The West Coast Workshop is one of the better exploitation albums you can hear. It's primarily orchestrated pop music geared for a mature adult crowd. That is until they break into these cool long jams featuring flute, tablas/hand percussion, and sitars. In the end, you have a "psychedelic" version of the original soundtrack + a handful of originals. Get hip man. Solid. As one online zine (Scram) states it's "easy listening gone horribly awry". Well said.

Priority: none

Monday, April 20, 2015

News: Two jazz titles of interest: Caldera - Dreamer / Lloyd McNeill - Tanner Suite now on CD


Gnosis Mike informed me a few weeks ago of the Caldera, and I'm just now getting around to it. We're both fans of the Latin jazz rock / funk / pop ensemble from New York. I even enjoy their more commercially oriented Earth Wind and Fire styled albums (especially on Sky Islands). Dreamer is considered by many as one of their best, if not the best, despite being their 4th and final album. It's the only one I haven't heard to date. The CD is pressed by Capitol of Japan, but is currently available at a domestic price (here in the States anyway). According to the various discography sites, they had also pressed a CD of this title back in 1990, but it was rare as hen's teeth, I'm sure, before this repress.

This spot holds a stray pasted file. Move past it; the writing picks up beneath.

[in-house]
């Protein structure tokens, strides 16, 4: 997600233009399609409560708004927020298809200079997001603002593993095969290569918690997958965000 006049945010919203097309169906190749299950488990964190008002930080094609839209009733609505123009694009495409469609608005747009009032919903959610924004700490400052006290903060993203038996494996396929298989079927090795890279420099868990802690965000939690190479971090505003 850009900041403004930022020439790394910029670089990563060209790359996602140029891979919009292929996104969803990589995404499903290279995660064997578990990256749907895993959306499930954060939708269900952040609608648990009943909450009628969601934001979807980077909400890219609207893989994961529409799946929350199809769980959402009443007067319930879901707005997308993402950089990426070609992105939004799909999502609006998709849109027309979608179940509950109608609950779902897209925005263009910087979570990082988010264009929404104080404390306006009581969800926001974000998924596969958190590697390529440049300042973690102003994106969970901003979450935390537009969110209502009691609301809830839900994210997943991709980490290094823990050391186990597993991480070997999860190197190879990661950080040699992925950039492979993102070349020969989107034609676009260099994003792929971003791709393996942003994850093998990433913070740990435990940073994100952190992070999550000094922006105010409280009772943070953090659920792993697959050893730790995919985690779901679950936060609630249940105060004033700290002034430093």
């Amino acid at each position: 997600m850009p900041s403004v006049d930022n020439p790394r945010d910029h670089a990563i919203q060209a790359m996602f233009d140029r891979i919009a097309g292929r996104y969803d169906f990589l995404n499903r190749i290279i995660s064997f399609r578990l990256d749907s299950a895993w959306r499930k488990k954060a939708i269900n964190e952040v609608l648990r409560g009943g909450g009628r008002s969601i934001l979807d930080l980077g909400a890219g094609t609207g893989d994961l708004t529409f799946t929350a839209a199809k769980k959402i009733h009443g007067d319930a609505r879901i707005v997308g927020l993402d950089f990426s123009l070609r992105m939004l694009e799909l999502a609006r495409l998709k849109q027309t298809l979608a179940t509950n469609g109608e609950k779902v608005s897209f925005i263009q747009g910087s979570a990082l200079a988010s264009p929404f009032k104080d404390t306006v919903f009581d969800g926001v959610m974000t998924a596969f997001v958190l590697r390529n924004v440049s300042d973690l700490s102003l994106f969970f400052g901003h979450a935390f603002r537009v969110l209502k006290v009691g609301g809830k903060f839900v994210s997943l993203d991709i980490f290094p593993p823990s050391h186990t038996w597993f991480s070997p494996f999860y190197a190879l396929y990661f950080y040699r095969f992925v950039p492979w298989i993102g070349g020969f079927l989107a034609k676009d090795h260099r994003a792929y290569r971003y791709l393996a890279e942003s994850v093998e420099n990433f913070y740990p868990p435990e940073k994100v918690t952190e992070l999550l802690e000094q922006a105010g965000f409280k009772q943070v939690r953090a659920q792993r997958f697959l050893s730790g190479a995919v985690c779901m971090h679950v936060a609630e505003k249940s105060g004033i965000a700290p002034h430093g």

The second scan shows Lloyd McNeill, an artist that I've done a poor job of covering in the past. Not sure why, as I'm a huge fan of the jazz flautist, who plays with an incredible spiritual passion. Though truth be told, the music is on the margins of what we cover here. Tanner Suite is definitely not the place to start though. It's more sparse, and academic as it were. I do highly recommend the other two "Asha" releases that have already been reissued in the last 5 years: Asha 1 (1969) and especially Asha 3: Washington Suite (1970). These CDs on Universal Sound are with direct involvement of McNeill, and are well worth exploring. McNeill returned in the mid 70s with 3 fine flute jazz albums, slightly updated for the times (though McNeill was always his own person with his own sound), and those remain without a CD reissue. Ultimately I'll give them a feature here on the CDRWL.

Sunday, April 19, 2015

News: Maloo All About the Things reissued on Made in Germany


And here's the second notice from Grant. I have to admit this is one announcement I flat out missed. I saw it - oh yes I did - and just ignored it. Not sure why, as Maloo is in the main list (notes below), though I never gave it a feature. It's been a long time since I heard the album and it was in the stacks for the CD-R revisit project. The good news is, if I find it more agreeable than prior, now I can buy the CD from the always excellent Made in Germany label!